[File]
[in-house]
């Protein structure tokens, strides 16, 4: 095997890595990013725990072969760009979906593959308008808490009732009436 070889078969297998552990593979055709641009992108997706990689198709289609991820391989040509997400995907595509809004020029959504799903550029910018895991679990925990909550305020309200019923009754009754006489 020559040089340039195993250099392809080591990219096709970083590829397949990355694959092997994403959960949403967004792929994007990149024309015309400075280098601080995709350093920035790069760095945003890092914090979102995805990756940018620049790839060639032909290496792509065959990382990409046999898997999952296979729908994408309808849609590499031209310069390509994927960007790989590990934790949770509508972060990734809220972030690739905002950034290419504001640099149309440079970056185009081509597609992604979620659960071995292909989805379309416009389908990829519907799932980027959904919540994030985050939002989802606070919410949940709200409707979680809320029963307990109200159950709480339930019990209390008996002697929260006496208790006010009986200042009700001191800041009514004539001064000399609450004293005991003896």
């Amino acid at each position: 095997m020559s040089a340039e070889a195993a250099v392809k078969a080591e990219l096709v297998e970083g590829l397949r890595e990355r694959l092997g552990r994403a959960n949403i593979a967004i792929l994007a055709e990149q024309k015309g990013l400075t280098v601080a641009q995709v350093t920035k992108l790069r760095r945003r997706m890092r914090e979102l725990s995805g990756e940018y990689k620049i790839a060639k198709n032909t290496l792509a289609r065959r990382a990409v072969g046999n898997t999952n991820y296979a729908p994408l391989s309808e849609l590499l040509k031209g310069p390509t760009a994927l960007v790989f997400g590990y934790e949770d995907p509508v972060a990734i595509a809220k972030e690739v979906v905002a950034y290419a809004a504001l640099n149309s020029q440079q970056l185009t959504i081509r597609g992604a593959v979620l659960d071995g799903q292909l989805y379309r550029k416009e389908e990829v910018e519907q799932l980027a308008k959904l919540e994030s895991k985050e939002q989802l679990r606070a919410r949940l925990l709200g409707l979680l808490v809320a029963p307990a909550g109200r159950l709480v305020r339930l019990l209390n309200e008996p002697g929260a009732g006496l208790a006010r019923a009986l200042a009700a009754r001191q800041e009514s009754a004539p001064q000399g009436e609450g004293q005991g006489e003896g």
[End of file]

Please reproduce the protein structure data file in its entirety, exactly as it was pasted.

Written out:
[in-house]
């Protein structure tokens, strides 16, 4: 095997890595990013725990072969760009979906593959308008808490009732009436 070889078969297998552990593979055709641009992108997706990689198709289609991820391989040509997400995907595509809004020029959504799903550029910018895991679990925990909550305020309200019923009754009754006489 020559040089340039195993250099392809080591990219096709970083590829397949990355694959092997994403959960949403967004792929994007990149024309015309400075280098601080995709350093920035790069760095945003890092914090979102995805990756940018620049790839060639032909290496792509065959990382990409046999898997999952296979729908994408309808849609590499031209310069390509994927960007790989590990934790949770509508972060990734809220972030690739905002950034290419504001640099149309440079970056185009081509597609992604979620659960071995292909989805379309416009389908990829519907799932980027959904919540994030985050939002989802606070919410949940709200409707979680809320029963307990109200159950709480339930019990209390008996002697929260006496208790006010009986200042009700001191800041009514004539001064000399609450004293005991003896």
């Amino acid at each position: 095997m020559s040089a340039e070889a195993a250099v392809k078969a080591e990219l096709v297998e970083g590829l397949r890595e990355r694959l092997g552990r994403a959960n949403i593979a967004i792929l994007a055709e990149q024309k015309g990013l400075t280098v601080a641009q995709v350093t920035k992108l790069r760095r945003r997706m890092r914090e979102l725990s995805g990756e940018y990689k620049i790839a060639k198709n032909t290496l792509a289609r065959r990382a990409v072969g046999n898997t999952n991820y296979a729908p994408l391989s309808e849609l590499l040509k031209g310069p390509t760009a994927l960007v790989f997400g590990y934790e949770d995907p509508v972060a990734i595509a809220k972030e690739v979906v905002a950034y290419a809004a504001l640099n149309s020029q440079q970056l185009t959504i081509r597609g992604a593959v979620l659960d071995g799903q292909l989805y379309r550029k416009e389908e990829v910018e519907q799932l980027a308008k959904l919540e994030s895991k985050e939002q989802l679990r606070a919410r949940l925990l709200g409707l979680l808490v809320a029963p307990a909550g109200r159950l709480v305020r339930l019990l209390n309200e008996p002697g929260a009732g006496l208790a006010r019923a009986l200042a009700a009754r001191q800041e009514s009754a004539p001064q000399g009436e609450g004293q005991g006489e003896g």